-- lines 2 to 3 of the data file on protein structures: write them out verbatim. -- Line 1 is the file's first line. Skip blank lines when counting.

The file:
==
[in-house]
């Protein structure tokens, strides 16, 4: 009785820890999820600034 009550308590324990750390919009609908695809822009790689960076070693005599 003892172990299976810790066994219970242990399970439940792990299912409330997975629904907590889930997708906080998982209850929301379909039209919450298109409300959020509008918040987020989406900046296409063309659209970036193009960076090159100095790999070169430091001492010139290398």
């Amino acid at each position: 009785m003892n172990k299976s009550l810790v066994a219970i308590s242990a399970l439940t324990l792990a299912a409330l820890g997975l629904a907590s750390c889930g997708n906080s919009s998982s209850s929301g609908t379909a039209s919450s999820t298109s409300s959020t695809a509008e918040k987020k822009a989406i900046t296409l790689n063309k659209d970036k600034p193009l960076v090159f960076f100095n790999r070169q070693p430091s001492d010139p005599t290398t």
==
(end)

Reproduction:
């Protein structure tokens, strides 16, 4: 009785820890999820600034 009550308590324990750390919009609908695809822009790689960076070693005599 003892172990299976810790066994219970242990399970439940792990299912409330997975629904907590889930997708906080998982209850929301379909039209919450298109409300959020509008918040987020989406900046296409063309659209970036193009960076090159100095790999070169430091001492010139290398």
């Amino acid at each position: 009785m003892n172990k299976s009550l810790v066994a219970i308590s242990a399970l439940t324990l792990a299912a409330l820890g997975l629904a907590s750390c889930g997708n906080s919009s998982s209850s929301g609908t379909a039209s919450s999820t298109s409300s959020t695809a509008e918040k987020k822009a989406i900046t296409l790689n063309k659209d970036k600034p193009l960076v090159f960076f100095n790999r070169q070693p430091s001492d010139p005599t290398t």